By Joe Rector

Around our family, we treasure our heirloom. Well, at least Amy and I do. The children aren’t so sure about those things. Pieces of furniture that our parents used during our childhood are special to us, but many of those things just don’t suit the taste of Lacey or Dallas. Still, they will at some point have the task of going through those items in our home and deciding their fates. Many items will find new homes and possibly become heirlooms for new families. The two adult children do have some special things in our home that aren’t of value to anyone else in the world.

Dallas’ car needs some work, so I followed him to Charlie Muncey’s house. Charlie has worked on our cars since 1981 and can fix most any problem. My son was carless, so I loaned him my 1987 Pathfinder. He left our house with a big smile, and he’s forever bragging about that car. I don’t blame him though; that car is the one he grew up in. We traveled to all his ball games and a vacation in the old Pathfinder. I’ve tried to give the car to him, but he’s not sure that he can pay the general upkeep on a second car. Still, that car is an heirloom that will be left to him.

When my mother passed, our family assembled, and we three boys and their wives decided who would take things from the house. The three women looked at her jewelry and picked a few items. Pieces of furniture and iron skillets were chosen. During the entire process, no one ever argued, and I don’t think anyone left with hurt feelings.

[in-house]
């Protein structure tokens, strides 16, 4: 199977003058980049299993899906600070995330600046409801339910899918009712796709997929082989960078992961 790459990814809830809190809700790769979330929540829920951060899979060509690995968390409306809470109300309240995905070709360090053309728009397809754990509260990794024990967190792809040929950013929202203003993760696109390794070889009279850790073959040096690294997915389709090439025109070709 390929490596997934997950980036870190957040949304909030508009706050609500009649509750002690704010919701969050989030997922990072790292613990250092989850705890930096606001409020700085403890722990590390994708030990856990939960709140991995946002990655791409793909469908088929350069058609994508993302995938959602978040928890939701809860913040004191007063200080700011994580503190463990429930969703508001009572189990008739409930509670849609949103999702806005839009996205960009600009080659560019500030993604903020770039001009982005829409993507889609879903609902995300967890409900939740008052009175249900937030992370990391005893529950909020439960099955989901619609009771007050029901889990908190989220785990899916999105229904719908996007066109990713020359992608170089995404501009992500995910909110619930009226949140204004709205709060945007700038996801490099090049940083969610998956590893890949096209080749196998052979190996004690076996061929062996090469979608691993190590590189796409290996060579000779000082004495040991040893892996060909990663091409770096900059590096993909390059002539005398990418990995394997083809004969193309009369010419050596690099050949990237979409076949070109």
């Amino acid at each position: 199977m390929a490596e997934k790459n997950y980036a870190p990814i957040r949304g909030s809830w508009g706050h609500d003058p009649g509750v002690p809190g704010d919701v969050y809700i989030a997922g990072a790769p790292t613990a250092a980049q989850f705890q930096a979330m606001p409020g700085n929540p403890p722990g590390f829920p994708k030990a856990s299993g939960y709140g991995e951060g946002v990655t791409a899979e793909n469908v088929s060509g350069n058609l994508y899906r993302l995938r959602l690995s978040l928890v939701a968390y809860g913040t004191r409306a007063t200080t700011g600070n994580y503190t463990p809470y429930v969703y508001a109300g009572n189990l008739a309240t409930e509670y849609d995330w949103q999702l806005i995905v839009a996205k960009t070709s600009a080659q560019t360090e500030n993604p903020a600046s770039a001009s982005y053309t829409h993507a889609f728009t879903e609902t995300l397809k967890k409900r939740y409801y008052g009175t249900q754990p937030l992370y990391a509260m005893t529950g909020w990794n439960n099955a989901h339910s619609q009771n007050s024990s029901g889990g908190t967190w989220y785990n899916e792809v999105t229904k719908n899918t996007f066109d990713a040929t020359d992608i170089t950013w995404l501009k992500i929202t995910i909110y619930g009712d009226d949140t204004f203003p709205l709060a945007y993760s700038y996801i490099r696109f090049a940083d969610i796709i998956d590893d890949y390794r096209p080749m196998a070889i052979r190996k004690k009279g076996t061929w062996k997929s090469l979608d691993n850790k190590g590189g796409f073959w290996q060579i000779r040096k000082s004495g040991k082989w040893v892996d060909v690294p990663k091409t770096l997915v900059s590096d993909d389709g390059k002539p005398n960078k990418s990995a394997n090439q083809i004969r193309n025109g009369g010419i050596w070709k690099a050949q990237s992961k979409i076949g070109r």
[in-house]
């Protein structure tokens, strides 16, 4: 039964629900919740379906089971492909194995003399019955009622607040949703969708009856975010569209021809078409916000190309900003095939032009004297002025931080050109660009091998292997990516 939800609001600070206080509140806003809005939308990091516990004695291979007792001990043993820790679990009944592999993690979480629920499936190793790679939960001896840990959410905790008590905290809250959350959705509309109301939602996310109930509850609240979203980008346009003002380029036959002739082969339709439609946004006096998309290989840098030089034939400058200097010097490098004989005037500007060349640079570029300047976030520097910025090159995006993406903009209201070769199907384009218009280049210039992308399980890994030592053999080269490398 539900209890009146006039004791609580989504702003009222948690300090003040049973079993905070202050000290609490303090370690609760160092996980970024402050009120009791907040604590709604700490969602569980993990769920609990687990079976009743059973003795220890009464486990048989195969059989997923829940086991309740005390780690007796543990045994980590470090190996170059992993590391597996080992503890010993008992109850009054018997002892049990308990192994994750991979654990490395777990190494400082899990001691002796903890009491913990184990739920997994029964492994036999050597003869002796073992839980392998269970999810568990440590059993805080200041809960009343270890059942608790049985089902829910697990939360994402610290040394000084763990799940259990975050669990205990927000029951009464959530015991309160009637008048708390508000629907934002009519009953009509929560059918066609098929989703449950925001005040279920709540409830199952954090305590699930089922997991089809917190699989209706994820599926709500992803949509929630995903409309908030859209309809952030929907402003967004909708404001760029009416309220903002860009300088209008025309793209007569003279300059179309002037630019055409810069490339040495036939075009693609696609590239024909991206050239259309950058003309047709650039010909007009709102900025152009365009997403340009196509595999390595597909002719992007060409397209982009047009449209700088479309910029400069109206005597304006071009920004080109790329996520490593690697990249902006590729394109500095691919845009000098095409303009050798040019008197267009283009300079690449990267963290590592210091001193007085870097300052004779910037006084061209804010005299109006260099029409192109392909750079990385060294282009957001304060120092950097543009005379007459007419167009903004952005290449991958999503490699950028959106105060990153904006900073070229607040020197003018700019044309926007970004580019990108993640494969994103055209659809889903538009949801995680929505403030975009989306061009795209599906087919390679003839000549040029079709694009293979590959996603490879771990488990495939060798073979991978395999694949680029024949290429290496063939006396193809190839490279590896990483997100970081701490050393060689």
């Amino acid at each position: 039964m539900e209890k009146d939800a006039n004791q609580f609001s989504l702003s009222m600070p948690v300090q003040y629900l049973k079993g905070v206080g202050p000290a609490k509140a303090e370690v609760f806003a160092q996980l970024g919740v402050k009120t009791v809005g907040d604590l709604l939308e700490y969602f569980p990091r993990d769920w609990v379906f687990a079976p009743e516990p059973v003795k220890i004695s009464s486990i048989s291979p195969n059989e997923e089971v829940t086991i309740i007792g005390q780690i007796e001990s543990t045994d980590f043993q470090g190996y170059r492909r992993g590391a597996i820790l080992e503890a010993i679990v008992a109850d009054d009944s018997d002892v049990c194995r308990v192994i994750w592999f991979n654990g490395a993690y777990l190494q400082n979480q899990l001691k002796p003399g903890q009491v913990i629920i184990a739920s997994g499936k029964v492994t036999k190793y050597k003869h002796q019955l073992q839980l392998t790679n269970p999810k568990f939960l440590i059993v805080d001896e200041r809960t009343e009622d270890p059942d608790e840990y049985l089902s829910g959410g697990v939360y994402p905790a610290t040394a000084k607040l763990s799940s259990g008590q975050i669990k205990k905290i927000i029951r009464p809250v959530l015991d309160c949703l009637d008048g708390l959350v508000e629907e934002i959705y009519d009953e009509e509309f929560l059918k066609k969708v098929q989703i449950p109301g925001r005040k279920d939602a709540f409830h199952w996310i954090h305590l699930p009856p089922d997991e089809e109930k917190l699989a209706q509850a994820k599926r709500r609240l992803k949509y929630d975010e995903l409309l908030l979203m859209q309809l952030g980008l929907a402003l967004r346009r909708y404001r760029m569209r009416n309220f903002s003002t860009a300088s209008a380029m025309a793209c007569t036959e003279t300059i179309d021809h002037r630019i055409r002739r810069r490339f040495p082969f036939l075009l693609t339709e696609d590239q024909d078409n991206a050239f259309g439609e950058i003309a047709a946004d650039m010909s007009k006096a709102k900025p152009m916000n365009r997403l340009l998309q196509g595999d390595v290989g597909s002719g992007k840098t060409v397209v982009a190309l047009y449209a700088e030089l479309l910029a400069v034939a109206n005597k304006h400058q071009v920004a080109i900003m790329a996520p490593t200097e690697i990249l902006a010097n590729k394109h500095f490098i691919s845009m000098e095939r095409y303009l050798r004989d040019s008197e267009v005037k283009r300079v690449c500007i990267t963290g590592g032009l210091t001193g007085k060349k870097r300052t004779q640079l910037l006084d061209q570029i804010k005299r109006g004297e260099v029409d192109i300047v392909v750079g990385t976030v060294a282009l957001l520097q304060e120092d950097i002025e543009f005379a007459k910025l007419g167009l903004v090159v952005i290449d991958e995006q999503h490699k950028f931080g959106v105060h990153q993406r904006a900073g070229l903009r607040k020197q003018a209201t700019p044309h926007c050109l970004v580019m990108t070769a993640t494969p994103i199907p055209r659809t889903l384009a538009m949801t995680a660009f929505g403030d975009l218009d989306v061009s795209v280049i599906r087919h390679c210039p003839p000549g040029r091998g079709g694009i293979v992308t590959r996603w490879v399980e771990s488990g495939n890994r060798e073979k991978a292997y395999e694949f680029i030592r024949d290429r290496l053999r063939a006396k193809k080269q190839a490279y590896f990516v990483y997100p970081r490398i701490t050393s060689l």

A big, round kitchen table sat in Mother’s kitchen for years. All meals and thousands of people have sat at that table and enjoyed good food and fellowship. That table was left to me, but because we didn’t have enough room for it, I let my older brother Dal and his wife Brenda use it. Over the years, they brought four children into their home, and now a passel of grandchildren has eaten meals at that table. Lacey has asked for the table when the time comes, and I have indicated to Brenda of that. She said one of her children wanted it, but I told her Lacey has first claim. She will be the third or fourth generation to use the table. I’m thrilled that she wants it and that Madden will be the next generation to eat at it.

I’m not one for tattoos, especially knowing what they’d look like on me at this late stage. My daughter Lacey and niece Mindy found some samples of Mother’s writing. They copied the capital letter “R” that she’d penned and had it tattooed on the inside of their wrists. Her hand-written notes and cards were heirlooms to them, so they had those permanent “Rs” to remind them of their grandmother.

Amy’s Aunt Mildred took a ceramics class years ago. She must have made several items, but the one she liked best was a white cat. The animal is lying on its stomach and stretches maybe 30 inches. My two children love that ceramic cat, and they’ve argued in a kidding manner for several years about which one would inherit the thing. We’ve told them to put pieces of tape on the bottoms of any items that they want, and both have covered the other’s name with theirs. Lacey also placed a post-a-note on the cat’s ear. Amy has several pieces of cut glass from her mother, and I suppose some of the stuff is worth at least of little money. Neither child is interested in the stuff, but they battle for sole possession of a ceramic cat. Go figure!

The lesson in all of this is that the most precious things to us aren’t the ones that cost the most. Instead, an old car that probably isn’t worth $1000 is loved by my son. Some pieces of jewelry that Amy’s mother owned are meaningful to Lacey. The value of most favorite things is determined by the memories that they bring to us as older adults.